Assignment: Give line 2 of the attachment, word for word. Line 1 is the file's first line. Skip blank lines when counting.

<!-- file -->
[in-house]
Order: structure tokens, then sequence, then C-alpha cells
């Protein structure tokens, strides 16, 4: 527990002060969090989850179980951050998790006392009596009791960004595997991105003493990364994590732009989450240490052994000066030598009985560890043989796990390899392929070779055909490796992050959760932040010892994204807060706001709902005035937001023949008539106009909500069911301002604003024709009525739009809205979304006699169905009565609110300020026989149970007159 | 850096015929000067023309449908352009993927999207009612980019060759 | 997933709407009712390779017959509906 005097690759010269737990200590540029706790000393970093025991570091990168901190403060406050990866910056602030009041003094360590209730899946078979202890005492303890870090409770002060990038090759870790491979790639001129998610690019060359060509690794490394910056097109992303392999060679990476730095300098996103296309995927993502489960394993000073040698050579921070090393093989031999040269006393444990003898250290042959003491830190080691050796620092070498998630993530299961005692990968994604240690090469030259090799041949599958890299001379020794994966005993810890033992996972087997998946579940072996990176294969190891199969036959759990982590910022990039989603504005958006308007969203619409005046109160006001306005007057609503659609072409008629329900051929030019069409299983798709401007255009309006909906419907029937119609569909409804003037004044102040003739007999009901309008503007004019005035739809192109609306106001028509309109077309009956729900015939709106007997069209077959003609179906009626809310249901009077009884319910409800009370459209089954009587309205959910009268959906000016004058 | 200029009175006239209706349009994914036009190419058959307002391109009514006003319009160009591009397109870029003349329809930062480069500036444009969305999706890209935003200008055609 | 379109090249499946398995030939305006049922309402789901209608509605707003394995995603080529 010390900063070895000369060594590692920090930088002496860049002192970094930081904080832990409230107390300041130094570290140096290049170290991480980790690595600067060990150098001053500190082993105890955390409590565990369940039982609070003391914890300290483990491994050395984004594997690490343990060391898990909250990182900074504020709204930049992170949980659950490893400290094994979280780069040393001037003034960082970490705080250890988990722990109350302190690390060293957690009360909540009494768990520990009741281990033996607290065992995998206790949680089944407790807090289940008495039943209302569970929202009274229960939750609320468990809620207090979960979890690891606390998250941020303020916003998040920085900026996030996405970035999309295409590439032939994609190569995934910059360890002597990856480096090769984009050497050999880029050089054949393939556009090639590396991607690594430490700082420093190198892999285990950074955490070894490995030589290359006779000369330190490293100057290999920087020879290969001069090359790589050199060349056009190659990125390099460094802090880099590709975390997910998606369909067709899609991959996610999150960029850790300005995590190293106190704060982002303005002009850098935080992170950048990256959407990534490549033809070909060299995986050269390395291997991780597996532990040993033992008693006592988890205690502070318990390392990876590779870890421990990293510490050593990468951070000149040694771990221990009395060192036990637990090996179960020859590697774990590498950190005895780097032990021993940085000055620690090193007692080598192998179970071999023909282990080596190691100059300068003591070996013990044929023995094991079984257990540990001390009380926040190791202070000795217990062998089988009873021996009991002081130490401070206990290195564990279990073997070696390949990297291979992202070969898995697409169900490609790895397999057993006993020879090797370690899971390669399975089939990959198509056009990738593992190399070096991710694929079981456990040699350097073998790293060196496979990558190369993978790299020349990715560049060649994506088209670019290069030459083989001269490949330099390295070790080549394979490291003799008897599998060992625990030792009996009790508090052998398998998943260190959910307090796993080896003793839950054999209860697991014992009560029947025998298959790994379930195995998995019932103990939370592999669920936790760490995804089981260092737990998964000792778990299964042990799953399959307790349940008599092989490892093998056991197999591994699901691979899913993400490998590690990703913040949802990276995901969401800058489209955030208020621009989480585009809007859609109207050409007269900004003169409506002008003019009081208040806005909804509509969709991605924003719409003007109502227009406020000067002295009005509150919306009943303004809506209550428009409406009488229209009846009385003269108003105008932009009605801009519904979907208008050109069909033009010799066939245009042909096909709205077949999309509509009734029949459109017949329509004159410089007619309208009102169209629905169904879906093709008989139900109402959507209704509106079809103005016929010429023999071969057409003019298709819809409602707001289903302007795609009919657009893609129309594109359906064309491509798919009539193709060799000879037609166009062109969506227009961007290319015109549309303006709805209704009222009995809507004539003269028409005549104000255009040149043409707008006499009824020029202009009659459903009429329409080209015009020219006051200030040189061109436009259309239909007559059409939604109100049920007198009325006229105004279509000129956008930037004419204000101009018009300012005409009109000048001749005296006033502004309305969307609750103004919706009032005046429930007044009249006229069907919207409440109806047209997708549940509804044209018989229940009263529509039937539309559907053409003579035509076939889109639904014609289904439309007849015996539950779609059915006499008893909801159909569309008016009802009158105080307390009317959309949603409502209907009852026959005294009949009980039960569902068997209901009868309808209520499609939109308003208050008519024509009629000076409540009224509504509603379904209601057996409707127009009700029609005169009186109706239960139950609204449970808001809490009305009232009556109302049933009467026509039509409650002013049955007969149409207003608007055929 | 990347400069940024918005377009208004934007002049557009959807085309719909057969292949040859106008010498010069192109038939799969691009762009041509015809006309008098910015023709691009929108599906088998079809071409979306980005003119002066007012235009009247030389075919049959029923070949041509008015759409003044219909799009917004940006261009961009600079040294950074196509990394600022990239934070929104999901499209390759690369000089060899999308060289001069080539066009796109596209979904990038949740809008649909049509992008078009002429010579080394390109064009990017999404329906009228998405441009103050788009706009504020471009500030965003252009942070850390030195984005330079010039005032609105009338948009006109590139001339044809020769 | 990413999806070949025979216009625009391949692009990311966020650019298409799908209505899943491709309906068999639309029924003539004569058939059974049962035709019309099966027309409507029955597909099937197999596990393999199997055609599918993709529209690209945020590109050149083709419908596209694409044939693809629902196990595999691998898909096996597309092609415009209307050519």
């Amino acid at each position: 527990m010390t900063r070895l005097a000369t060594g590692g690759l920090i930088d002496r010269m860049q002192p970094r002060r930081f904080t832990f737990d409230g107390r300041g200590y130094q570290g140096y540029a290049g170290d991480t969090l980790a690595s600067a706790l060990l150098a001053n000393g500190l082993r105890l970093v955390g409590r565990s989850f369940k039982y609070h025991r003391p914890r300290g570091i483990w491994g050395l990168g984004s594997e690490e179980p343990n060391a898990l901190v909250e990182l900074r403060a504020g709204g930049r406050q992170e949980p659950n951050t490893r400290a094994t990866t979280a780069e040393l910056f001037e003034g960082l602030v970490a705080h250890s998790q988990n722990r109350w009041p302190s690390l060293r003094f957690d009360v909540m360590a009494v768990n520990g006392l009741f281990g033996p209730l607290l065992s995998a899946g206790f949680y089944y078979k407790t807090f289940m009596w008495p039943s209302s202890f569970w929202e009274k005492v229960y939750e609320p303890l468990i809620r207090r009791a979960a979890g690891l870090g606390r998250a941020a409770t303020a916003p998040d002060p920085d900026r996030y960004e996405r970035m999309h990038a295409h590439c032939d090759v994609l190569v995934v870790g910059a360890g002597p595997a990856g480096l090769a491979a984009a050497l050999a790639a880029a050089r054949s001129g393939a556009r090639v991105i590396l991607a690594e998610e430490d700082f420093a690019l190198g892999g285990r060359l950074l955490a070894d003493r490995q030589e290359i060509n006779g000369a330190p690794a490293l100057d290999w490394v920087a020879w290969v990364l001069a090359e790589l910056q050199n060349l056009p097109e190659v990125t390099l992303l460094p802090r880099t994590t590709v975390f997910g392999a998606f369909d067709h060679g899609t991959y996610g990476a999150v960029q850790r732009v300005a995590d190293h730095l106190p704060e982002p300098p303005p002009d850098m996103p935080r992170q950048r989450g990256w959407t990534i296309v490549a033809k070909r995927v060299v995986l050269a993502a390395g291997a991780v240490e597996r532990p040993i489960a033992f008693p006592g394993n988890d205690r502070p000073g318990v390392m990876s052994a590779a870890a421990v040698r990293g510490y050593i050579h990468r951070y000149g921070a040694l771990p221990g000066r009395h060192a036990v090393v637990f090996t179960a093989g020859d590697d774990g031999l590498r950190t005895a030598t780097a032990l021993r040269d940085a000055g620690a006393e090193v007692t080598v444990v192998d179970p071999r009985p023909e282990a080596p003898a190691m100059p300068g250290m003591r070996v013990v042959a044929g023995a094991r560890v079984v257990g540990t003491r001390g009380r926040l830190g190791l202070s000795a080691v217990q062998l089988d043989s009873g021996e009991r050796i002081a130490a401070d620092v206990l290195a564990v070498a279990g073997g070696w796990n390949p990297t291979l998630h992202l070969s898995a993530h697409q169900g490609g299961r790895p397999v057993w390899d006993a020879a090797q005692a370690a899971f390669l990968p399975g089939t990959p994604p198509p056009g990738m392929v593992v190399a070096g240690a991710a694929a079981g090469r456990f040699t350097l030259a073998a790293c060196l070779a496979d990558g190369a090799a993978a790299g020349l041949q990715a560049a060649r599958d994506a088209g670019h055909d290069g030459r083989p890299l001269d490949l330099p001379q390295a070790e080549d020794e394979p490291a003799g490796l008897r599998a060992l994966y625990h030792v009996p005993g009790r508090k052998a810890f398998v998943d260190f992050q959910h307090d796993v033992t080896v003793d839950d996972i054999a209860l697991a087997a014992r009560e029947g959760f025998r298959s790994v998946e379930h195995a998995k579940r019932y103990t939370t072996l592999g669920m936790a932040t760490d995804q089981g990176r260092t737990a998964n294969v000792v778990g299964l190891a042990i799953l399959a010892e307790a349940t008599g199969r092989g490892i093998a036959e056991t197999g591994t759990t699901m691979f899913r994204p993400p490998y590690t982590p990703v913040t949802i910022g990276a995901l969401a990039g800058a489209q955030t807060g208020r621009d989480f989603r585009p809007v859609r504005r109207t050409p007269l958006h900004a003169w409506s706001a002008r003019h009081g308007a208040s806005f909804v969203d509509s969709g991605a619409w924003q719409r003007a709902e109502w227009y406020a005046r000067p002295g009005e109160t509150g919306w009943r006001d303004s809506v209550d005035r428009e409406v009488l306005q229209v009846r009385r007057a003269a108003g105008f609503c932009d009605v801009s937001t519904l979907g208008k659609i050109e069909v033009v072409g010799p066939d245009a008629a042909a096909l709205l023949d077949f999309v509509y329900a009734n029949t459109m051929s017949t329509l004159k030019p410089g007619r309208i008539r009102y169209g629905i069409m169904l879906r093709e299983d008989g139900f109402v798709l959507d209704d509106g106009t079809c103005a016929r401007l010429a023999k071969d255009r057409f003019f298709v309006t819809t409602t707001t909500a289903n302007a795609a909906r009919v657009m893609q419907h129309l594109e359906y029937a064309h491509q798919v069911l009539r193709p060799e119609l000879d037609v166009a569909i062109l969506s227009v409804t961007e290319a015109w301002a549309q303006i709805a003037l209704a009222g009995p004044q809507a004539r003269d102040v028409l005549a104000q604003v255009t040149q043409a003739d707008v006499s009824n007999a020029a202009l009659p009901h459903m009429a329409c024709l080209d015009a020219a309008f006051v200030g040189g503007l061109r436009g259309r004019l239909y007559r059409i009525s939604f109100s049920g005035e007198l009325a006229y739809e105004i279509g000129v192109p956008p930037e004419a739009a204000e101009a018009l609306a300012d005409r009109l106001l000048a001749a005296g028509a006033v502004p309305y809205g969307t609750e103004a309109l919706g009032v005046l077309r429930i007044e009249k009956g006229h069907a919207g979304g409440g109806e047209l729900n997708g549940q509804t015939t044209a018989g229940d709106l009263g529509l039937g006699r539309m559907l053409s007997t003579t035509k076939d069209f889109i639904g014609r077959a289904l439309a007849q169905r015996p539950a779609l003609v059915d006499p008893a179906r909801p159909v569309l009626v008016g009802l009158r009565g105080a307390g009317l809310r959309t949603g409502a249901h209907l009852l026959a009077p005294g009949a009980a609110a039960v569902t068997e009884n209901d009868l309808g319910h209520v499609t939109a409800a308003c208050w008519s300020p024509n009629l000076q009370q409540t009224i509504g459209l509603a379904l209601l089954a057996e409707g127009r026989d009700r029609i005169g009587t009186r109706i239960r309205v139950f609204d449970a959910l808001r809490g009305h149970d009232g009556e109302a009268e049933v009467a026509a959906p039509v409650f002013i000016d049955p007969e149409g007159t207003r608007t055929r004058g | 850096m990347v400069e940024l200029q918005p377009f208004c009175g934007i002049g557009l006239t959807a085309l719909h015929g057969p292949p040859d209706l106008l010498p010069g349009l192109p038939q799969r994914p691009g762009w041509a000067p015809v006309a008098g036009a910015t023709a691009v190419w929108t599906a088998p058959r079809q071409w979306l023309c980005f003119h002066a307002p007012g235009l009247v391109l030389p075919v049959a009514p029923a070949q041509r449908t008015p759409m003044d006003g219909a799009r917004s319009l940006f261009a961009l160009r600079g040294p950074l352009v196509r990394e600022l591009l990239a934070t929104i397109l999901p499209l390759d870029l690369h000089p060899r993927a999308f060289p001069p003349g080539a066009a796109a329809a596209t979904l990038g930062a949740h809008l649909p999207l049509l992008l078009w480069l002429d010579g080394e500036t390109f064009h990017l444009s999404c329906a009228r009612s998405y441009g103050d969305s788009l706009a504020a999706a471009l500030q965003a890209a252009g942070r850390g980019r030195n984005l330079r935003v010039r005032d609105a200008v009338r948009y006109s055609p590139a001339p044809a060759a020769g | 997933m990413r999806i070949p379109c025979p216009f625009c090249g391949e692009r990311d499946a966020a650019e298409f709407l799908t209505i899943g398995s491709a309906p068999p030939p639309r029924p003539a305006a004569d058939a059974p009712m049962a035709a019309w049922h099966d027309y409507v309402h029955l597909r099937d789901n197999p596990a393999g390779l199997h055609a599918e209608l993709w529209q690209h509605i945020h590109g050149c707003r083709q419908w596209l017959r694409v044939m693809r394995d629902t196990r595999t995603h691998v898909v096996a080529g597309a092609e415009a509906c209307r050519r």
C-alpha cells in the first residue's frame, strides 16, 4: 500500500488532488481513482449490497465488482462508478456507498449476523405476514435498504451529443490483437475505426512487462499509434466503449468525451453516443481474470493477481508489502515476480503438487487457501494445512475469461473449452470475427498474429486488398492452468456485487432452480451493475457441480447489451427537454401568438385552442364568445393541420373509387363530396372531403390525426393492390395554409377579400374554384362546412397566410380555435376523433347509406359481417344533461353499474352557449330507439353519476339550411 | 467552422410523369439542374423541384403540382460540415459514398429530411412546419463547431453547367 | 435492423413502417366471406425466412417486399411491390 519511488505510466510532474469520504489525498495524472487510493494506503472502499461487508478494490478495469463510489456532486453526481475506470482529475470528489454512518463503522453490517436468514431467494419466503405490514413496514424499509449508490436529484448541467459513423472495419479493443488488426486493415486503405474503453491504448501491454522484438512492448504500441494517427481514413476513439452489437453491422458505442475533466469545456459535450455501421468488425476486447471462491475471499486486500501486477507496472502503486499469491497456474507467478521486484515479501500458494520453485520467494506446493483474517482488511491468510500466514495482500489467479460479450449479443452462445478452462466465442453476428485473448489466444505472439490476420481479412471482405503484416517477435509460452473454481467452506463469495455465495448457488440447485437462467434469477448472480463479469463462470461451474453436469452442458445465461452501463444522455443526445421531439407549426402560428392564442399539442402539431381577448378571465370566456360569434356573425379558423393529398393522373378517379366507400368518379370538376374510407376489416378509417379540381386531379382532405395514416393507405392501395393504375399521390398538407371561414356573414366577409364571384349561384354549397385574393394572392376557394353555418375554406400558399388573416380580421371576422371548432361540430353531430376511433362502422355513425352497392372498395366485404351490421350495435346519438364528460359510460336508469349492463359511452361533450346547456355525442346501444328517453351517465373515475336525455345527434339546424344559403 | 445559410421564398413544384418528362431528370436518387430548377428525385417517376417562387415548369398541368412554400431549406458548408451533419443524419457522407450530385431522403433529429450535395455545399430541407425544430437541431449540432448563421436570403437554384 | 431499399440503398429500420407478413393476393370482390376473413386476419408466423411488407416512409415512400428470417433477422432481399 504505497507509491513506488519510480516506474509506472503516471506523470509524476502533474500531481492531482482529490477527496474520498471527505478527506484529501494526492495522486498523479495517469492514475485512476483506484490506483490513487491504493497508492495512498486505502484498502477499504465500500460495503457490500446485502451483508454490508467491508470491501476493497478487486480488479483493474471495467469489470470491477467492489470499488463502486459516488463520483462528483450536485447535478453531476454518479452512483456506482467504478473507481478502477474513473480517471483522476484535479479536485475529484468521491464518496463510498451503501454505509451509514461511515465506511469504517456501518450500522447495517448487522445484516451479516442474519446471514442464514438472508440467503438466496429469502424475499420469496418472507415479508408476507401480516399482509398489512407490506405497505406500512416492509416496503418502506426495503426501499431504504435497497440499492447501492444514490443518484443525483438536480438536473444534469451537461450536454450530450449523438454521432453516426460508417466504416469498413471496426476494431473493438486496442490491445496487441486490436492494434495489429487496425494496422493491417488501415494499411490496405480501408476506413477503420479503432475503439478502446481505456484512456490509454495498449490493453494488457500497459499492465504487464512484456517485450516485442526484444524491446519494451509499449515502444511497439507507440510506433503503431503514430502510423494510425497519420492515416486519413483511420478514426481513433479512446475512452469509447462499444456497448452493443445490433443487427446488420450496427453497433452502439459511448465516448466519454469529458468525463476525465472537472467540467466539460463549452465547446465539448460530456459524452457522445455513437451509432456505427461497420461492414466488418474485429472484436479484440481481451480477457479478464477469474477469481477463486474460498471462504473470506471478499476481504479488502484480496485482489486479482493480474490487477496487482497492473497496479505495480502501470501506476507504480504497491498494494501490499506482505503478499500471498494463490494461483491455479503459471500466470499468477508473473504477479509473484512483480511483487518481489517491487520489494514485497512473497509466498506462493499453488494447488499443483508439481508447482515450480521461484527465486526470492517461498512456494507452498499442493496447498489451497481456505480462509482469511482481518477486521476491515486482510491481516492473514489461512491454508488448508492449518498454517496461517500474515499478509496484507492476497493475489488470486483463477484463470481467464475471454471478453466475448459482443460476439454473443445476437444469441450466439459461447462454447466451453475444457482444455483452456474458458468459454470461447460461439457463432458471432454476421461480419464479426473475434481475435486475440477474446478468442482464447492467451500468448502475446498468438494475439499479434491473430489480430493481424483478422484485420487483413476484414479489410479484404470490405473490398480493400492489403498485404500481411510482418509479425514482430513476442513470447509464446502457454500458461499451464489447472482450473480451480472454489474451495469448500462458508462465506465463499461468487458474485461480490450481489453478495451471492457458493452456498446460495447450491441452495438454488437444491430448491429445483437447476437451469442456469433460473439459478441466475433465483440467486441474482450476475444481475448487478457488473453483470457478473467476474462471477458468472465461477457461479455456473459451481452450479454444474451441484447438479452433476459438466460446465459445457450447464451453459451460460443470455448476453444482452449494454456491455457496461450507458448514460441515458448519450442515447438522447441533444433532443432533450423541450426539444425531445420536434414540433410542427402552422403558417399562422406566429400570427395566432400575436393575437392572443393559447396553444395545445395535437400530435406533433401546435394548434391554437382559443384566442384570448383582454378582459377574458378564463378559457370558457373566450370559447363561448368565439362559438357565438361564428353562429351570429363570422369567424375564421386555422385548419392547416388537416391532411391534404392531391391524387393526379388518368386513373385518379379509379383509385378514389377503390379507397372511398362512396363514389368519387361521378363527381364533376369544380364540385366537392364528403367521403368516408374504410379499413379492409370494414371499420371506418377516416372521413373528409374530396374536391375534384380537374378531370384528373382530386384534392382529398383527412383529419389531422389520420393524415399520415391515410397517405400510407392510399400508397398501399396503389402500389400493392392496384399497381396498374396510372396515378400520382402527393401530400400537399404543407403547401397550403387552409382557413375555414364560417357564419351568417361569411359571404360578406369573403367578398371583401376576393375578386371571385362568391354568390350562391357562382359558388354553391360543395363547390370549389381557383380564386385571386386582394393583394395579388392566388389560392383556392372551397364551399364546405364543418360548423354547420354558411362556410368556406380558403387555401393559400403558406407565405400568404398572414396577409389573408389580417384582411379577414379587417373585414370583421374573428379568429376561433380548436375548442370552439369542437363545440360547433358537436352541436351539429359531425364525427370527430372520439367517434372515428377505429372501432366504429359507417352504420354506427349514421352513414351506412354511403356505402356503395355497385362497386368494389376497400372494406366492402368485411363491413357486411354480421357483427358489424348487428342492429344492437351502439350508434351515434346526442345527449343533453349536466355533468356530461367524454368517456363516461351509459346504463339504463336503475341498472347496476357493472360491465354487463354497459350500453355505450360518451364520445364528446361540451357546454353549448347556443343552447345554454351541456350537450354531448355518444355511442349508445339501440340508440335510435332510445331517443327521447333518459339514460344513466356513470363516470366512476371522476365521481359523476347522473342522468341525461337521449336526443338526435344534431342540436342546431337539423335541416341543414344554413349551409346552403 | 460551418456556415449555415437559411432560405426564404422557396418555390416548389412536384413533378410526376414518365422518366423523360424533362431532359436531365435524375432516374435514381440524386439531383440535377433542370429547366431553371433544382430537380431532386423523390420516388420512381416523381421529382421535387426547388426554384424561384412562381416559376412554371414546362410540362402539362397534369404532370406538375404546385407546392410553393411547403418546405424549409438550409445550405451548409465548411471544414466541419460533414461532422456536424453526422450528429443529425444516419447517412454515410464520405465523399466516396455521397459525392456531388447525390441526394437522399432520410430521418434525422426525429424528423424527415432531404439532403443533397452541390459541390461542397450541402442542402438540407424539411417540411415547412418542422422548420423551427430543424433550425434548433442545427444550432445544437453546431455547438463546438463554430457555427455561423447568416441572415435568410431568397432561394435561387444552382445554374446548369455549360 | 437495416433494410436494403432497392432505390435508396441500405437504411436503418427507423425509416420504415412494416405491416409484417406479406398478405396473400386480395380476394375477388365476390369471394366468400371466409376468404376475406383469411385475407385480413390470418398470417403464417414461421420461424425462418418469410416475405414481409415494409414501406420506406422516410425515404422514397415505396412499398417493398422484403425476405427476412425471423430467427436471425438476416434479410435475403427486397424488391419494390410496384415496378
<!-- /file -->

Order: structure tokens, then sequence, then C-alpha cells